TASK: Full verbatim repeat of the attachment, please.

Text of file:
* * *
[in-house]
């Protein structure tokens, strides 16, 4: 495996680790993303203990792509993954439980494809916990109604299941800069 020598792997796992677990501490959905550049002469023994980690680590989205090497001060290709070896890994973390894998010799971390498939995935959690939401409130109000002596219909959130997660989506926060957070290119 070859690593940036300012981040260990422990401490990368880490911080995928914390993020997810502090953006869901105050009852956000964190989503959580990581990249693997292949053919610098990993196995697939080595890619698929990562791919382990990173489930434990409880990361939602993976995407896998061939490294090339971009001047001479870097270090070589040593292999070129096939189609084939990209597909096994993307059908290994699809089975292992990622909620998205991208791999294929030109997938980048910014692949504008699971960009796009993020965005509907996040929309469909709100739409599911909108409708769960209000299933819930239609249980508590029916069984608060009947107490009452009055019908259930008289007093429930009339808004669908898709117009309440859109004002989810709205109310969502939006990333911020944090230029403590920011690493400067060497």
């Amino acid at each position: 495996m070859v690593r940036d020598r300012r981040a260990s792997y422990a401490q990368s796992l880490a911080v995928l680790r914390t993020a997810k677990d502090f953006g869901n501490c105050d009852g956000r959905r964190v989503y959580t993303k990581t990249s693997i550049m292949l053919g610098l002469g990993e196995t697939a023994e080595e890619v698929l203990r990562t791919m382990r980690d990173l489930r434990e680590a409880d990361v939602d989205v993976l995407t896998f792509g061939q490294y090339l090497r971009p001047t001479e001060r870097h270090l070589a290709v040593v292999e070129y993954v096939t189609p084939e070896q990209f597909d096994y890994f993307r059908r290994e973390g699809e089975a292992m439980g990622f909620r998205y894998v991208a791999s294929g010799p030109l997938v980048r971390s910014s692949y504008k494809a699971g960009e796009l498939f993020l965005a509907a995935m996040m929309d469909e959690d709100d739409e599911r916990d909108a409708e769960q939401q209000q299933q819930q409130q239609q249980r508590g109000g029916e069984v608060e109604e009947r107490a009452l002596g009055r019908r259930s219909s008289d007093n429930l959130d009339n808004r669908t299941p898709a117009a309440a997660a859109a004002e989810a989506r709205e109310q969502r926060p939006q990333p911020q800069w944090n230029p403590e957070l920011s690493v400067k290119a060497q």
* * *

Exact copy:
[in-house]
């Protein structure tokens, strides 16, 4: 495996680790993303203990792509993954439980494809916990109604299941800069 020598792997796992677990501490959905550049002469023994980690680590989205090497001060290709070896890994973390894998010799971390498939995935959690939401409130109000002596219909959130997660989506926060957070290119 070859690593940036300012981040260990422990401490990368880490911080995928914390993020997810502090953006869901105050009852956000964190989503959580990581990249693997292949053919610098990993196995697939080595890619698929990562791919382990990173489930434990409880990361939602993976995407896998061939490294090339971009001047001479870097270090070589040593292999070129096939189609084939990209597909096994993307059908290994699809089975292992990622909620998205991208791999294929030109997938980048910014692949504008699971960009796009993020965005509907996040929309469909709100739409599911909108409708769960209000299933819930239609249980508590029916069984608060009947107490009452009055019908259930008289007093429930009339808004669908898709117009309440859109004002989810709205109310969502939006990333911020944090230029403590920011690493400067060497």
């Amino acid at each position: 495996m070859v690593r940036d020598r300012r981040a260990s792997y422990a401490q990368s796992l880490a911080v995928l680790r914390t993020a997810k677990d502090f953006g869901n501490c105050d009852g956000r959905r964190v989503y959580t993303k990581t990249s693997i550049m292949l053919g610098l002469g990993e196995t697939a023994e080595e890619v698929l203990r990562t791919m382990r980690d990173l489930r434990e680590a409880d990361v939602d989205v993976l995407t896998f792509g061939q490294y090339l090497r971009p001047t001479e001060r870097h270090l070589a290709v040593v292999e070129y993954v096939t189609p084939e070896q990209f597909d096994y890994f993307r059908r290994e973390g699809e089975a292992m439980g990622f909620r998205y894998v991208a791999s294929g010799p030109l997938v980048r971390s910014s692949y504008k494809a699971g960009e796009l498939f993020l965005a509907a995935m996040m929309d469909e959690d709100d739409e599911r916990d909108a409708e769960q939401q209000q299933q819930q409130q239609q249980r508590g109000g029916e069984v608060e109604e009947r107490a009452l002596g009055r019908r259930s219909s008289d007093n429930l959130d009339n808004r669908t299941p898709a117009a309440a997660a859109a004002e989810a989506r709205e109310q969502r926060p939006q990333p911020q800069w944090n230029p403590e957070l920011s690493v400067k290119a060497q």